Self-published author on the list of finalists | Western magazine

A self-published novel has been shortlisted for the prestigious Miles Franklin Prize for the first time in its 61-year history.

When author Michael Winkler couldn’t find a publisher for his debut novel Grimmish, he paid for a print run of 500 copies and promoted it via social media.

“People who have a taste for the more experimental and ambitious type of writing supported it. It was awesome, I managed to sell all my books,” he told AAP.

Grimmish is based on the true story of a Chilean American boxer who came to Australia in 1908 and, according to Winkler, had a prodigious ability to absorb corporal punishment in the ring.

The book explores themes of pain and masculinity. Winkler says it’s mostly violent – but also quite funny.

“It’s a whole new approach to telling a story. It’s a new approach to what the novel can be,” he said.

The author was considering a second printing when publishers Puncher and Wattmann finally picked up his story.

It’s the first time a self-published book has even made Miles Franklin’s longlist, and Thursday’s shortlist announcement means they just might have a hit on their hands.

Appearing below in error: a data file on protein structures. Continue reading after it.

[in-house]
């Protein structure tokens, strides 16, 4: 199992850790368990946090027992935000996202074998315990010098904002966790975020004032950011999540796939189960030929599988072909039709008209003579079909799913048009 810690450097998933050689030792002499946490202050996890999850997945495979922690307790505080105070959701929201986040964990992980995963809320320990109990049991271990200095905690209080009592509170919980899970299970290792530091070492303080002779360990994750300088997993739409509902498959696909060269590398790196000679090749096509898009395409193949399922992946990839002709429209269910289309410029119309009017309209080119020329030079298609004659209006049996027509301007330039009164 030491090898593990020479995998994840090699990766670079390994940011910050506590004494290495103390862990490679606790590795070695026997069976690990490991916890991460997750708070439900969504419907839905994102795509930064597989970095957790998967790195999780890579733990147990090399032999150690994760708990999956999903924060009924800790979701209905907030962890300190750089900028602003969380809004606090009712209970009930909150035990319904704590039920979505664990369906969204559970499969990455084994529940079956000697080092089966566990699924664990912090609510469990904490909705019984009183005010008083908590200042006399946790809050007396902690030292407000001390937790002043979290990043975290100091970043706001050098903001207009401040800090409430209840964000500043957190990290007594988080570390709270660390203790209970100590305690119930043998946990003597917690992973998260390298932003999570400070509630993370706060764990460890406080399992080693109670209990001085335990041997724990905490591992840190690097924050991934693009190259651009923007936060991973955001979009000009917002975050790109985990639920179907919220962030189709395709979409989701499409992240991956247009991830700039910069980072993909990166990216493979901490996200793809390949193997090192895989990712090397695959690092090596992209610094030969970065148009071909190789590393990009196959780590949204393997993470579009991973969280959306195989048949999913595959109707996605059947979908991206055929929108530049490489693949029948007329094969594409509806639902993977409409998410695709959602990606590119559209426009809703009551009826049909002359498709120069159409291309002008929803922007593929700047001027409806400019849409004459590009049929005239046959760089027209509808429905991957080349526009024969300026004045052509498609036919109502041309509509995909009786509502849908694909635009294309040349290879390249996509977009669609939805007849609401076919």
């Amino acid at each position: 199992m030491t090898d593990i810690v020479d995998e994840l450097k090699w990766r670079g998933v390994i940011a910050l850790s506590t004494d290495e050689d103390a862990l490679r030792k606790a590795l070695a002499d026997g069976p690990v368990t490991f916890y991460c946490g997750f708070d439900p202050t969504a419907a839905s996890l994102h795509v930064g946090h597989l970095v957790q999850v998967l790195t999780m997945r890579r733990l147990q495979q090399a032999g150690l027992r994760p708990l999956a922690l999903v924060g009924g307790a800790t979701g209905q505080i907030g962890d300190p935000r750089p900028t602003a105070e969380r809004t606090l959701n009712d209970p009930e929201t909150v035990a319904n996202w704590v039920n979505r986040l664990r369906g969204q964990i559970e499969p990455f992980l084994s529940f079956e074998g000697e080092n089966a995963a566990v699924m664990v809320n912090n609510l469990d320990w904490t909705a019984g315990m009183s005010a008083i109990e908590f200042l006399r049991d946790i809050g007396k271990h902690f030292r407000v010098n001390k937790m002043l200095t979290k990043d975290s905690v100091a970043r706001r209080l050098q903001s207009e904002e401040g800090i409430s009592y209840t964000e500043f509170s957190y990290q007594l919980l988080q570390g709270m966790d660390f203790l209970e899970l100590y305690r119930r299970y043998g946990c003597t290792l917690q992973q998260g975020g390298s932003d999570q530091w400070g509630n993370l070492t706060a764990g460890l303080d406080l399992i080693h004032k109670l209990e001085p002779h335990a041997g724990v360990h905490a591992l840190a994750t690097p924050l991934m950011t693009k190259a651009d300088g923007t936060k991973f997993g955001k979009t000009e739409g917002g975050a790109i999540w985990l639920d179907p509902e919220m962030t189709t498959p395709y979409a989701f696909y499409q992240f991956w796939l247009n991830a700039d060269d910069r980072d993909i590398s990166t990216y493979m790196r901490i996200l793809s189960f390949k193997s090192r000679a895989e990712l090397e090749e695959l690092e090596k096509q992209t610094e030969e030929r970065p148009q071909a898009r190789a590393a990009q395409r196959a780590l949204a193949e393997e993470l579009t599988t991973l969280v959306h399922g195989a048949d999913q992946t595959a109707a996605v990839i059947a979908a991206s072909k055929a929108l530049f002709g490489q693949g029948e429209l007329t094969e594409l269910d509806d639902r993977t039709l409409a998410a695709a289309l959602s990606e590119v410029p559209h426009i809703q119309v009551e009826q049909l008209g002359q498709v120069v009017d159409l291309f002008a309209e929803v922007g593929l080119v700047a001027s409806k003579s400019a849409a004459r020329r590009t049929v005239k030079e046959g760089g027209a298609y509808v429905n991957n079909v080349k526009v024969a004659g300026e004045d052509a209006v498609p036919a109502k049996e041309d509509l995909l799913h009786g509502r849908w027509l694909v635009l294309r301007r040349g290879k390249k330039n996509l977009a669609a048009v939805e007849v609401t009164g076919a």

The other four shortlisted books are Scary Monsters by Michelle de Kretser, One Hundred Days by Alice Pung, Bodies of Light by Jennifer Down and The Other Half of You by Michael Mohammed Ahmad.

This is the second time a book by Mohammed Ahmad has been shortlisted, and he believes he is the only Muslim writer to have been shortlisted.

Mr Ahmad began writing The Other Half of You in 2015 as a letter to his newborn son Kahlil, who lay in his arms in hospital.

“His mom was trying to get some sleep, and I just felt this strong urge to recount the events that brought us to this moment,” he told AAP.

“When I started writing the book, he was in my arms.”

Mr Ahmad was part of a literary renaissance in western Sydney that has recently produced swag from award-winning authors, but said he felt he was writing at a time of global division.

“I wanted to tell a story about our coming together, and I wanted to tell a story that gives us hope and shows us a path forward for our children,” he said.

Another candidate, Michelle de Kretser, has already won the Miles Franklin twice, in 2013 for Questions of Travel and in 2018 for The Life to Come.

Only a handful of writers have won more than twice, including Tim Winton, Thea Astley and Peter Carey.

Each shortlisted author receives $5,000 from the Copyright Agency’s Culture Fund.

The winner of the $60,000 prize will be announced on July 20.

Australian Associated Press

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